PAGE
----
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Offshore Helicopter Operations – Risk Assessment

If you cant measure it, you cant manage it

Introduction to Risk Assessment on Helicopter Operations

Helicopter operations play a crucial role in oil & gas exploration, drilling and production facilities located offshore, hence, safe operations of helicopters during landing and take-off assume great significance. As compared to land operations, operation of helicopters from offshore helidecks involve greater risks due to increased distances between landing sites and adverse weather conditions offshore. Environmental conditions on the offshore helidecks like wind turbulence and hot gas exhaust fumes also pose risk to the safe operations of the helicopters. Helidecks should be designed to improve the environmental conditions for safe landing and take-off.

Helicopter operations on offshore sites act as one of the main sources of risk for offshore workers. Even on highly modernized offshore sites, helicopter operations pose a serious threat to the safety of the man and material.

Bell Energy provides consultancy services for management of helicopter operation risks which include:

  • Helideck Inspections (Structural, Mechanical & Fire Fighting)
  • Quantitative Risk Assessment of Helicopter Operations
  • Development of Emergency Response Plans

Major incidents on offshore platforms

A number of fatal incidents have taken place on the offshore sites. Offshore oil & gas installations in North Sea witnessed a series of severe accidents in 1973, 1977 and 1978, resulting in 34 fatalities.

Offshore helicopter crashes have caused loss of many lives around the globe. During 1970-2000 in Western Europe, almost 145 deaths were caused due to 19 helicopter related accidents. Out of these, almost 14 incidents occurred due to crashing of helicopters in the sea, killing almost all the people on board. The Chinook helicopter crash off Shetland in 1986 was the most devastating, resulting in the death of 44 people. The Mumbai High incident occurred in November 2015 resulting in the death of two helicopter pilots, while conducting a night landing test. In April 2016, Helicopter carrying 13 offshore workers crashed near Bergen, offshore Norway. Similar helicopter crash accidents have been reported in Nigeria in 2015.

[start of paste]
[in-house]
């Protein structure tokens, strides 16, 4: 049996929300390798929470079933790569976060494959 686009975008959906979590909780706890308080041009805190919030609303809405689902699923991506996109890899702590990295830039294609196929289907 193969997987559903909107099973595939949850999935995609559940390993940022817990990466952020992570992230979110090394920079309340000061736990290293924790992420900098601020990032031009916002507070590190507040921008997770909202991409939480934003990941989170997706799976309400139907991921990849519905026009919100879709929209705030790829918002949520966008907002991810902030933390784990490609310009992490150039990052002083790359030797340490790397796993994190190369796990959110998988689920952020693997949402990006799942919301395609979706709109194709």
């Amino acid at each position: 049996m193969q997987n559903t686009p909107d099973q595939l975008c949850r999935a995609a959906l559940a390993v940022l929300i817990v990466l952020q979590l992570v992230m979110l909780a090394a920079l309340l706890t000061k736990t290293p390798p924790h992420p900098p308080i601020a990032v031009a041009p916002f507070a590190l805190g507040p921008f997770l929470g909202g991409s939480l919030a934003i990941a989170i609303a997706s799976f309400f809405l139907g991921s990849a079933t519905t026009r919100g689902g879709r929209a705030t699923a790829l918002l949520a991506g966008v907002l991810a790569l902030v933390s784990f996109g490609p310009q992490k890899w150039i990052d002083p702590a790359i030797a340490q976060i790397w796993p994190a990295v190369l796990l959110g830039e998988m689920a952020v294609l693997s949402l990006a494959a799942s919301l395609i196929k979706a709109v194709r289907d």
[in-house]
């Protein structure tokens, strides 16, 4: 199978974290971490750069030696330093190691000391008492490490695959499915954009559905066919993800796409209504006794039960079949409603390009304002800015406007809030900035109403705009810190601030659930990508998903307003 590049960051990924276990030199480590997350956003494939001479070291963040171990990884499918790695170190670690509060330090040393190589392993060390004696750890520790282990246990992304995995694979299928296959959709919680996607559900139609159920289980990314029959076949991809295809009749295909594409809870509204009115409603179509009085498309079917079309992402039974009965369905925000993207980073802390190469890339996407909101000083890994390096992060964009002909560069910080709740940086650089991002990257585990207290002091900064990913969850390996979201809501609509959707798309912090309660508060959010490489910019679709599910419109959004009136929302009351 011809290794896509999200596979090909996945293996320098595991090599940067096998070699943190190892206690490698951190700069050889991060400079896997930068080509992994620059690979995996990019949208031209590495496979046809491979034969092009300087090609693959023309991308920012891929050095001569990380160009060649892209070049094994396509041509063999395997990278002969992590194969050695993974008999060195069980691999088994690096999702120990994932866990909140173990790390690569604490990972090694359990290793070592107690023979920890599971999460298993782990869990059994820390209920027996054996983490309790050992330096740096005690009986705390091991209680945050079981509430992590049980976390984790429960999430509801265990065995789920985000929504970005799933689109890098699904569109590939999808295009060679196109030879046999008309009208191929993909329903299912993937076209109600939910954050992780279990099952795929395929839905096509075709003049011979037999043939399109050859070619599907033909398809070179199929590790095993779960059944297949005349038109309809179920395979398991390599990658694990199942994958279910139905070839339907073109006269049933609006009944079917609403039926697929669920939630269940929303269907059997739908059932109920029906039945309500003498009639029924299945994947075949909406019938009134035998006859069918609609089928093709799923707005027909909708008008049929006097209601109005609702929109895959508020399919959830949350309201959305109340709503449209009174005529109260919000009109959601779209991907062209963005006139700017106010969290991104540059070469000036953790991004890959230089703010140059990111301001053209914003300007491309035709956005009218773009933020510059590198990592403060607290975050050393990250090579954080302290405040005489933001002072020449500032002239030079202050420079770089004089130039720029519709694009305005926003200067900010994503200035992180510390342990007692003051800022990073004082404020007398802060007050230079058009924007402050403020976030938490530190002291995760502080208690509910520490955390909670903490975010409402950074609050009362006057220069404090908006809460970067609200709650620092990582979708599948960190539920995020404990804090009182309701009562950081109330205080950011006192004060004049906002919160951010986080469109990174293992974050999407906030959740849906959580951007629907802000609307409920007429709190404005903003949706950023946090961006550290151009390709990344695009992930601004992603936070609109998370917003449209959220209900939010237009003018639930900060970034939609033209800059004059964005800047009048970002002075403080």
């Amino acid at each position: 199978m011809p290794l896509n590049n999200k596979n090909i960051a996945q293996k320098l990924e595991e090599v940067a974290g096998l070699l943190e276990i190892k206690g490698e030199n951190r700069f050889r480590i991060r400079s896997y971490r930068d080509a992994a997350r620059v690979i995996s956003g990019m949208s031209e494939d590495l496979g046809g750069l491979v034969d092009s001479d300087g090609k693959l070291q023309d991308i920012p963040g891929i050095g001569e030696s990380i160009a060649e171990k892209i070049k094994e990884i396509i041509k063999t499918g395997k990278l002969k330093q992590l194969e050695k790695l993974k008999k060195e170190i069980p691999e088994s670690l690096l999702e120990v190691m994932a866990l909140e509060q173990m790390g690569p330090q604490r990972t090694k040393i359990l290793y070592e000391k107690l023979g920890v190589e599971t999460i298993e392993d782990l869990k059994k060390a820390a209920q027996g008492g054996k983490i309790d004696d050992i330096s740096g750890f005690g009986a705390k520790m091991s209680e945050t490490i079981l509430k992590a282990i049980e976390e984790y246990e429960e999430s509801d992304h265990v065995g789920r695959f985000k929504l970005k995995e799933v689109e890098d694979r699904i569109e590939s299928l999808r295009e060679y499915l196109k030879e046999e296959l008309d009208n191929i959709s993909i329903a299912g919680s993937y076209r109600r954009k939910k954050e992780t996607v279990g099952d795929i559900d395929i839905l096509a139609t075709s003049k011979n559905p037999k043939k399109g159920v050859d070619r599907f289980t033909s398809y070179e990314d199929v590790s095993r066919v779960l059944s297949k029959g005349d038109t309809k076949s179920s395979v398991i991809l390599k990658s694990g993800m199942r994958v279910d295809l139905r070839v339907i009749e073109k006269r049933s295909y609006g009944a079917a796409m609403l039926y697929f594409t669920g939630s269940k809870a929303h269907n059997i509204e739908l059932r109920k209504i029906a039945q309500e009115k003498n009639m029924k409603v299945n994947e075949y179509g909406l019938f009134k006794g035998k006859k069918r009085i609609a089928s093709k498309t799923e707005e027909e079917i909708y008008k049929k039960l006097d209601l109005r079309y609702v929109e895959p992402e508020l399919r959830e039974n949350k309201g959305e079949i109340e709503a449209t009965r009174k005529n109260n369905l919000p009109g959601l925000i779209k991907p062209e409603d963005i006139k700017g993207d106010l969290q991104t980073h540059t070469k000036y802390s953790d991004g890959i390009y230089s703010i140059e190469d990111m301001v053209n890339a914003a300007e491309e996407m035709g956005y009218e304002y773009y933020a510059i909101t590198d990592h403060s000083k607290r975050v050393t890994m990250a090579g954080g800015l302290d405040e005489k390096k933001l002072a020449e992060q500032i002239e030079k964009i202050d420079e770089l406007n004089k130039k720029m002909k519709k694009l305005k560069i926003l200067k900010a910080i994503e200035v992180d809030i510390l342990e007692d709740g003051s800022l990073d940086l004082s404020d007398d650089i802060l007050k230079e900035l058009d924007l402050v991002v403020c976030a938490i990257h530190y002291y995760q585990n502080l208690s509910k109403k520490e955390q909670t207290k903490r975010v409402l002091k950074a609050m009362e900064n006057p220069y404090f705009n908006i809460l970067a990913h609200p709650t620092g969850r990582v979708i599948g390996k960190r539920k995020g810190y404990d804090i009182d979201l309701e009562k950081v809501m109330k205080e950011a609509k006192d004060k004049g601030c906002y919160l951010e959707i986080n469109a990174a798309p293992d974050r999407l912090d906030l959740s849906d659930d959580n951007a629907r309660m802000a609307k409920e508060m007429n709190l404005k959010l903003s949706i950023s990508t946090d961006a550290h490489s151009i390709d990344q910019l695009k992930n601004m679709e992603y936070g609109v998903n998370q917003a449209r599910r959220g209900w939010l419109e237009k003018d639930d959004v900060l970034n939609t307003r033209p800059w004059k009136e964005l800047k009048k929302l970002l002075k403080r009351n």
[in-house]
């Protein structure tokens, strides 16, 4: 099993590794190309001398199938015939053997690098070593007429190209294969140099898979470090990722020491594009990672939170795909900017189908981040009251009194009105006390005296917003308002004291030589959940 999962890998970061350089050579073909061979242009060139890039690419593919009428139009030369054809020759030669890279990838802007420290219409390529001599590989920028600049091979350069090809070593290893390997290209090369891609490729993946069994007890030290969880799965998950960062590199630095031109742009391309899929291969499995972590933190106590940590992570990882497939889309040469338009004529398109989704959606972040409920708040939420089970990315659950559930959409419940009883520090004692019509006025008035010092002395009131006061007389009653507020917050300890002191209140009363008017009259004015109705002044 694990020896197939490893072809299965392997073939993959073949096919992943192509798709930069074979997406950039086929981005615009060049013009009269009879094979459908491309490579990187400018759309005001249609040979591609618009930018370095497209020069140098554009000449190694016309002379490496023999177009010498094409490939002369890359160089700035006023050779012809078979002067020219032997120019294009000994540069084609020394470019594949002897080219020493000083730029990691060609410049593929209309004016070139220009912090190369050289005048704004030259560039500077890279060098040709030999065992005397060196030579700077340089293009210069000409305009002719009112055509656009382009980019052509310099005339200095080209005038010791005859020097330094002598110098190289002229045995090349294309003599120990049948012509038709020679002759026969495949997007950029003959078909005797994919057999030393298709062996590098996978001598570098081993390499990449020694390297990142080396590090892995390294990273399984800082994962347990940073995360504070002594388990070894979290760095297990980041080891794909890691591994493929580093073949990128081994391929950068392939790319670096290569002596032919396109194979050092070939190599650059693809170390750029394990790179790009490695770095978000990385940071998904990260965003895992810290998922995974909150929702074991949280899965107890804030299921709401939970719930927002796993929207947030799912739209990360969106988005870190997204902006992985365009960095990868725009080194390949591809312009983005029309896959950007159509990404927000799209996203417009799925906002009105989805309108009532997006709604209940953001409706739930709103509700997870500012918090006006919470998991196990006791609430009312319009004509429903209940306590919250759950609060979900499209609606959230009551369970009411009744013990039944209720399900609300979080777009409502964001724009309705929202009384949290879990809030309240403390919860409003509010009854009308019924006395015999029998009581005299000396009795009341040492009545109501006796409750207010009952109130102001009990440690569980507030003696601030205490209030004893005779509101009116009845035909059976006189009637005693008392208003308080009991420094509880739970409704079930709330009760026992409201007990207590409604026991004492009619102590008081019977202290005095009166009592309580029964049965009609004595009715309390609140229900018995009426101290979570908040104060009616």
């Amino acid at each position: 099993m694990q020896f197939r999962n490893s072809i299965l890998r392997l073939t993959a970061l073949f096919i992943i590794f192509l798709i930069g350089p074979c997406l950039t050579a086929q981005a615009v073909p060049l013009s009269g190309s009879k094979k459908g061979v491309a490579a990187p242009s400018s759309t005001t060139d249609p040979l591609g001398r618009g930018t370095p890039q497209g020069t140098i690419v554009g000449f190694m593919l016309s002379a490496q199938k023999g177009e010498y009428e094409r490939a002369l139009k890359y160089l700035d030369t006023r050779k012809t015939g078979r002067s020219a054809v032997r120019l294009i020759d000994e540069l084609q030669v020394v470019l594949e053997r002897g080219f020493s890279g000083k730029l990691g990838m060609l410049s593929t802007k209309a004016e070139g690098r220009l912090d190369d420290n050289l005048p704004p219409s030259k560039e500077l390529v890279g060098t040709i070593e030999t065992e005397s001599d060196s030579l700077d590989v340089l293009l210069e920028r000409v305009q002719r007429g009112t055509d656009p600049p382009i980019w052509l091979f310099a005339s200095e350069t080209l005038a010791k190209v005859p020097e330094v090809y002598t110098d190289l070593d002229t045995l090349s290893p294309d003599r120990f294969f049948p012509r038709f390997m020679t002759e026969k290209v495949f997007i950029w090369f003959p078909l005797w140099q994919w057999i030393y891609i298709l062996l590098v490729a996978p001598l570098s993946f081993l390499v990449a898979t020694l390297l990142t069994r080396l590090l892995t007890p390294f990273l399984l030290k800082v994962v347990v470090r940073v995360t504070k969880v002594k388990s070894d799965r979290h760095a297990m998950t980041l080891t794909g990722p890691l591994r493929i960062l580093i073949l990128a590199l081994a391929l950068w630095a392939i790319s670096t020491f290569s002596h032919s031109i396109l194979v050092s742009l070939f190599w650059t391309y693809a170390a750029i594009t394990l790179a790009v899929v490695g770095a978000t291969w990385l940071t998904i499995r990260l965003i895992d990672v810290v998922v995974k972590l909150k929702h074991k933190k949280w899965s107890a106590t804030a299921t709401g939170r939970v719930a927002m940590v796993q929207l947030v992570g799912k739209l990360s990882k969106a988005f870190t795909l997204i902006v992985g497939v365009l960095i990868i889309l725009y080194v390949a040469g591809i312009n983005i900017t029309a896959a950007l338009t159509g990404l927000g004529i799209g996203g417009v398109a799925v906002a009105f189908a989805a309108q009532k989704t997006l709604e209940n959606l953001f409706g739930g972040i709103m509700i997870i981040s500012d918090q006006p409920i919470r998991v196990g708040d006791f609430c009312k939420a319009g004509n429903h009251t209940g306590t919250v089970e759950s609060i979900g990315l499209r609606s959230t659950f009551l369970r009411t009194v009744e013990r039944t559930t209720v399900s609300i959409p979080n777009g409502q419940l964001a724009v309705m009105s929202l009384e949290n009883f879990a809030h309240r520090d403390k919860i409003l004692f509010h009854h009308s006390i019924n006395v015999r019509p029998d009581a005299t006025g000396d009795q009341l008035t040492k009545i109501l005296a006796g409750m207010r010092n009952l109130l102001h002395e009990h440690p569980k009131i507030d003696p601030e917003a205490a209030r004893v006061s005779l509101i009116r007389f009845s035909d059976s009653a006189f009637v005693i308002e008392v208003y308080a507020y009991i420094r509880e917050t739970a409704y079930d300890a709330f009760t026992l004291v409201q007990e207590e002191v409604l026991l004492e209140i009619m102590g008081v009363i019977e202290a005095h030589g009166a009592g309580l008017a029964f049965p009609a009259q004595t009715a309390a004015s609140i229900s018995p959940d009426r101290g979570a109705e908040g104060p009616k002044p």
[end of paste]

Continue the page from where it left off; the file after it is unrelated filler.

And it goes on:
Helicopter hazards at an offshore installation

The incidents related to the crashing of helicopters at offshore Oil & Gas sites may be attributed to many factors:

  • Excessive wind turbulence due to adjacent tall structures.
  • Process thermal effects e.g. turbine hot exhausts, normal and emergency hydrocarbon cold venting.
  • Obstructions in the approach and departure sectors.
  • Fuel spillage during refueling requiring rapid emergency response.
  • Engine or cabin fire requiring emergency response by aircrew and helideck and firefighting crews on the installation.
  • Personnel contact with main or tail rotors while on deck.
  • Accident on the helideck, with associated passenger injuries and/or fuel spillage, requiring rapid emergency response.
  • Loose items (of baggage, equipment, etc.) being sucked into rotors or air intakes by structure-induced turbulent airflow or rotor downwash.
  • Flying debris e.g. from disintegrating rotor, hitting personnel following a crash.